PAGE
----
Beyond selling products or services, having your business get behind a social mission can garner customer loyalty and nourish your community and the lives of you and your staff.
A business owner/manager has a lot going on, whether they’re opening a new store or managing an existing one. From how to get more people in the door to managing staff schedules to marketing and business development, their job is never done. One thing that often gets overlooked—but shouldn't—is the value of making a connection and an impact in the local community.
Millennial Marketing recently found that 50% of Millennials are more willing to make a purchase when their purchase supports a cause. And it’s not just Millennials who support social causes. A recent survey conducted by Deloitte of business leaders and HR professionals found that “citizenship and social impact” were rated critical or important by 77% of the respondents.
Supporting your community feels good, of course, but it also gives your staff something to be proud of and share with your customers. Small independent businesses and multi-location operations can produce a significant impact when they focus their time and energy on the organizations that matter most to their teams and communities.
There’s no better feeling than making a difference in your community and in the lives of others. Having a focus, and sticking to it, will help you and your staff get behind a cause and start to create real change.
Focusing Your Efforts Will Pay Off
Marketing research firm Toluna recently surveyed 1,000 U.S. adults and found that younger consumers expect more than a donation to charity; they expect brands to have a corporate responsibility platform. It should always feel good to make a donation and help your community, but is there a way to make a bigger impact? Think creatively. Where can you focus your charitable time and efforts? And remember, not all help is necessarily monetary.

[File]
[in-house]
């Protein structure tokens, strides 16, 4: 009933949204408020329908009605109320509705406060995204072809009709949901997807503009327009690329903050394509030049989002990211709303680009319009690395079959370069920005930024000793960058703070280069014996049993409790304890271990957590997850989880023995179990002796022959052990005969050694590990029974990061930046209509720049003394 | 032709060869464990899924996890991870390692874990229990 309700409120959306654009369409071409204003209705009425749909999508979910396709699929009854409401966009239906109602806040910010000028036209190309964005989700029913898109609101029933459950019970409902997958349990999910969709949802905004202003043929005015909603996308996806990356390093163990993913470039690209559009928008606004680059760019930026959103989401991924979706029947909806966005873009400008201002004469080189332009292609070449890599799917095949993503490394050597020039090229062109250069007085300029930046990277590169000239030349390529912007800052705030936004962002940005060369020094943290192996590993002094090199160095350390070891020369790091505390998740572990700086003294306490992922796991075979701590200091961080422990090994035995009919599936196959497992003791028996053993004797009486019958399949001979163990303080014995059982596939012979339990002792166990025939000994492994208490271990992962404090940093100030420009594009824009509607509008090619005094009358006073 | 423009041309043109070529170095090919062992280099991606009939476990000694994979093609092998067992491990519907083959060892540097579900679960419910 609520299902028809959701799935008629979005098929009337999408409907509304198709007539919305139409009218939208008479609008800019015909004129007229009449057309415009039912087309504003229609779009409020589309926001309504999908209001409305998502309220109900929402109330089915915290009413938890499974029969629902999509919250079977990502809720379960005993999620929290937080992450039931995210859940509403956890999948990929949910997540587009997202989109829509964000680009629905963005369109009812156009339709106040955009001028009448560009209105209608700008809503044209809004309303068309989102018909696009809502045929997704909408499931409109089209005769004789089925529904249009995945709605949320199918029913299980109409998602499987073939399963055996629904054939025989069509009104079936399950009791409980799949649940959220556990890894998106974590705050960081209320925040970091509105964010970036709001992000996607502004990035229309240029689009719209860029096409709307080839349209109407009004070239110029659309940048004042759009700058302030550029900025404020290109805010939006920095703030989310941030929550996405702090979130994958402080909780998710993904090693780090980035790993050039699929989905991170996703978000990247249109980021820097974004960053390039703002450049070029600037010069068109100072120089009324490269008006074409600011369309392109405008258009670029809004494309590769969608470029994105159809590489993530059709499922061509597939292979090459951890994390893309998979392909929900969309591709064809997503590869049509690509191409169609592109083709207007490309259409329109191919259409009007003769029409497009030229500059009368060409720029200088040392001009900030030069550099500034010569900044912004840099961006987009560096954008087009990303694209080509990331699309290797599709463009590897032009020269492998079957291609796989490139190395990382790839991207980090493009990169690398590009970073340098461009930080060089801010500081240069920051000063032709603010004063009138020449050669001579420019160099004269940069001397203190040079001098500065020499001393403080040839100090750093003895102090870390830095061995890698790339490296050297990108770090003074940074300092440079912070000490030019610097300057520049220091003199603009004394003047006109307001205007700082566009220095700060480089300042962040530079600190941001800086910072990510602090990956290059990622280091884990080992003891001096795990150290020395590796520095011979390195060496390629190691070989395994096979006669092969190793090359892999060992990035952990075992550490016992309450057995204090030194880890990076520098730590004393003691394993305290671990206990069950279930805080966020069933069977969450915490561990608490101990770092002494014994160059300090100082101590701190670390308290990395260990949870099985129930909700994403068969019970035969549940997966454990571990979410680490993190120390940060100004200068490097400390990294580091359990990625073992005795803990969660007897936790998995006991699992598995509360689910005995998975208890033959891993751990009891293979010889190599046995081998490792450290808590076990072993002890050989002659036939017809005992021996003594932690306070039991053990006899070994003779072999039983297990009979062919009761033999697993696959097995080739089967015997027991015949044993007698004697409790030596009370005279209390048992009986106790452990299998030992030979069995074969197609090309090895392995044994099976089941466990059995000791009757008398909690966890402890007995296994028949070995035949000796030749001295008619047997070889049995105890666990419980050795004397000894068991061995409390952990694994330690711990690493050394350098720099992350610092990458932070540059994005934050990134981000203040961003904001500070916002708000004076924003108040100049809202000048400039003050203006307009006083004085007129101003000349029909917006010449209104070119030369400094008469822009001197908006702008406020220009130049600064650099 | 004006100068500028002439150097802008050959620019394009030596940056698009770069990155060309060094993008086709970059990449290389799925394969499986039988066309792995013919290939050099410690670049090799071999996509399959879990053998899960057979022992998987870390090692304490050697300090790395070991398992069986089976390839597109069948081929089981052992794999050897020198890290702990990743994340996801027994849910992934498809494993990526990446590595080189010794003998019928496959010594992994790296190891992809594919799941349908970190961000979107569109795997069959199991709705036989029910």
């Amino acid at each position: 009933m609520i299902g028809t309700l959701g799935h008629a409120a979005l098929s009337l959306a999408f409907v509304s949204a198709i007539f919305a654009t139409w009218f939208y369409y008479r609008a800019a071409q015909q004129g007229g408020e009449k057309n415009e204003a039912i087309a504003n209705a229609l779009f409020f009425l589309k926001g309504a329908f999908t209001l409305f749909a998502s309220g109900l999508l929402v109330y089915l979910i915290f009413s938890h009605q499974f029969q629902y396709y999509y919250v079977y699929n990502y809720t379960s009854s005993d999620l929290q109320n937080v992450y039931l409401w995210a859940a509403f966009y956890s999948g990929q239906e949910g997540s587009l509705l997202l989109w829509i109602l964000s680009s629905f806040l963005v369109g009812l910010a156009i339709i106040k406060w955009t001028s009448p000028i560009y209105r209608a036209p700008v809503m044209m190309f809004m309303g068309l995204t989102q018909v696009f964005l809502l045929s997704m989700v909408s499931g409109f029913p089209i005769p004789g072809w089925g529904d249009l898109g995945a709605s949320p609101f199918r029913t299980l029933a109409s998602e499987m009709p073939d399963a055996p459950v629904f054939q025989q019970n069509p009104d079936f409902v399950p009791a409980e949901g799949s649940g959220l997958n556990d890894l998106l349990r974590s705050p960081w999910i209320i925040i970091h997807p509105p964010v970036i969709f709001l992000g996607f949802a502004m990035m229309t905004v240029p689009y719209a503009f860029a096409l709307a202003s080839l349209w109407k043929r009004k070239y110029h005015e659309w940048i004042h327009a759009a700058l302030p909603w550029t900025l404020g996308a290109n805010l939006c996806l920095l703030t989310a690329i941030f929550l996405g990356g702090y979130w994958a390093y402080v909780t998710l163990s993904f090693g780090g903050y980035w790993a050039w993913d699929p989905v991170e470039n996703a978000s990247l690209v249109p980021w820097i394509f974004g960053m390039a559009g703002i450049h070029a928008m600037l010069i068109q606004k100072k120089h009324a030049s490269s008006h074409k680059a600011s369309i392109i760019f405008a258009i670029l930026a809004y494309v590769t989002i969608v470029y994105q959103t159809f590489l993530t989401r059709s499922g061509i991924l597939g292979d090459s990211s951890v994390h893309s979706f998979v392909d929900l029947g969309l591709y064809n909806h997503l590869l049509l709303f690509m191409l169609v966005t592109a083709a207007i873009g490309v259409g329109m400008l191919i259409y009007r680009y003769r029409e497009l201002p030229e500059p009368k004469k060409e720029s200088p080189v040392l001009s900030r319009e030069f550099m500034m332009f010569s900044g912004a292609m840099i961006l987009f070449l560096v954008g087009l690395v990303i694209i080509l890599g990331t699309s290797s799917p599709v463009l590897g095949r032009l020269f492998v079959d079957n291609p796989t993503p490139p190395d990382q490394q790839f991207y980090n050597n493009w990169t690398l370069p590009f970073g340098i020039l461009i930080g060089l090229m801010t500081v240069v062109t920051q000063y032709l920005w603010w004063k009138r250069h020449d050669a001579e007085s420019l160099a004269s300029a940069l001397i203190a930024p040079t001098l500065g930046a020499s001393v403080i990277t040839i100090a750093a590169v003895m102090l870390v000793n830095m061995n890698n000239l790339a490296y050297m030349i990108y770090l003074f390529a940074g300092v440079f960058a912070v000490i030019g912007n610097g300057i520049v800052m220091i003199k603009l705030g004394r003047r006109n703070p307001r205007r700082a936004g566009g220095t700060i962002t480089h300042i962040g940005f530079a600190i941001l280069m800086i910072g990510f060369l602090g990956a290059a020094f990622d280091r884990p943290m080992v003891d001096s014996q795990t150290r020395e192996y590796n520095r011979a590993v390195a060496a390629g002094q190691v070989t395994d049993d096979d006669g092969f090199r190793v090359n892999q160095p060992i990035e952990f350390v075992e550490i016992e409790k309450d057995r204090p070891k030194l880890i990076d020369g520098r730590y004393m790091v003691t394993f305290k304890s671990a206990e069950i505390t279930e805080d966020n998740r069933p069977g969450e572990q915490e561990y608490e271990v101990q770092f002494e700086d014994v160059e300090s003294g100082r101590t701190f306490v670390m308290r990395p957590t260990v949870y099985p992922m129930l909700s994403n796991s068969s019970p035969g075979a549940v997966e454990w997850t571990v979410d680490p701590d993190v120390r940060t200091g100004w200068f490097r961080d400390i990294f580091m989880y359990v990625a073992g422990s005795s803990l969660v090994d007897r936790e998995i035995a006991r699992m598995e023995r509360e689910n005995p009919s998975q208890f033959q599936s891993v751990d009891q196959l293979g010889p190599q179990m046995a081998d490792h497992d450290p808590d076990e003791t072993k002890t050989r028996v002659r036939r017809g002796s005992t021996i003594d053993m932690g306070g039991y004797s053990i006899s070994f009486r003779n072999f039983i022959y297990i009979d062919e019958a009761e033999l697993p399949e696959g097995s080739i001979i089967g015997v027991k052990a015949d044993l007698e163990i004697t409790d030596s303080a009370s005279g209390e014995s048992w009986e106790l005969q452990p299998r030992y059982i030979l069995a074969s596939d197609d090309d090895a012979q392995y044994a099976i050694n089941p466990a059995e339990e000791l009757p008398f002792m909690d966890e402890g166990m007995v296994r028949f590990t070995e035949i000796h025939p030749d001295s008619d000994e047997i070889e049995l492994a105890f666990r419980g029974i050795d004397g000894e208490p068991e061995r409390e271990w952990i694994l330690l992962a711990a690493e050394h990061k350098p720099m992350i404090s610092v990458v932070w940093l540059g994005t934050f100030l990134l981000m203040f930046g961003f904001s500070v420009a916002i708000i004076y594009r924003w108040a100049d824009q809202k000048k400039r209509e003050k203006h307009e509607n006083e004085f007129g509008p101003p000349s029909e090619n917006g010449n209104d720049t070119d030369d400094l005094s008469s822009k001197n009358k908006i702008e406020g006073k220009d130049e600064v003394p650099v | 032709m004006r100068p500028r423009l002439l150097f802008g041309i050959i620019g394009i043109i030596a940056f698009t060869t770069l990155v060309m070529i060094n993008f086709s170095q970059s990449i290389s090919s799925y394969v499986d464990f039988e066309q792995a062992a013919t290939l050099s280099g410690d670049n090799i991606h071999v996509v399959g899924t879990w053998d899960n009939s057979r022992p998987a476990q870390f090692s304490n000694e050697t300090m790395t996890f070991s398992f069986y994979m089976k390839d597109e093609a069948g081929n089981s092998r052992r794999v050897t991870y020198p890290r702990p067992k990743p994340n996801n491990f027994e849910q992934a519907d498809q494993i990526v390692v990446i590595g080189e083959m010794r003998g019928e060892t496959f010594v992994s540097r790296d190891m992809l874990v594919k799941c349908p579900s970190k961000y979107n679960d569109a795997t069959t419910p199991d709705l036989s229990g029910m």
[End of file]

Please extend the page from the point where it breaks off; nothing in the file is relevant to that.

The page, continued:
You Will Make a Difference—Every Day
Choosing a social mission for your business is not about being on trend. Social missions should never be considered a way to increase publicity or gain more customers.
If you really want a social mission behind your business, think about what you and your staff feel strongly about—both personally and community wise.
The Coffee Oasis, based in Bremerton, Washington, is a faith-based nonprofit organization that consists of four coffee cafes, three Oasis Centers and a variety of youth programs that offer homeless and street-oriented youth aged 13-25 a gathering place for friendship, belonging, resources and opportunity.
The company began in 1997 when Dave, a former pastor, and Cindy Frederick chose to focus their attention on an area of Bremerton that was filled with drugs, poverty, neglected children, homelessness and violence. They founded Hope in Christ Ministries in 1996 and purchased The Coffee Oasis the next year. In addition to job internship opportunities at the cafes and the coffee roastery, the Oasis Centers provide youth with a place for essential services such as showers, laundry, snacks, tents, sleeping bags, life skills classes and more.
The Coffee Oasis receives tons of support from the surrounding community, but, more importantly, they’re able to make a tangible impact every day.
You Can Support Both Friends and Community
In Chicago, there’s only one place to find Kosher barbecue in Lakeview, and that’s at Milt’s Barbecue for the Perplexed. Not only is the restaurant top-rated for its barbecue, but 100% of the profits go to charity.
After losing a friend and cherished member of the community to MS, Milt’s owners set up the Jeffrey F. Kahan Memorial Fund, donating all of Milt’s profits to the fund. They also host speakers from around the world at the restaurant in their late friend’s honor.
By donating profits to this fund, not only is Milt’s helping other MS sufferers, but they’re honoring a friend of the Chicago community, someone that locals loved and remember fondly. This is a perfect example of a social mission that touches the lives of those close to home and others further away.
Milt’s also works with Keshet, a program that integrates students, campers, residents and employees with disabilities into area businesses. Recently, with the opening of Milt’s second business, a take-out store called Extra Innings that also donates its profits, the business employs individuals with disabilities at the counter, checkout and in the kitchen.
You don’t have to be nonprofit like the examples here in order to make an impact on your community. Simply making the decision to dedicate your charitable resources to one place is a great first step in having a social mission.

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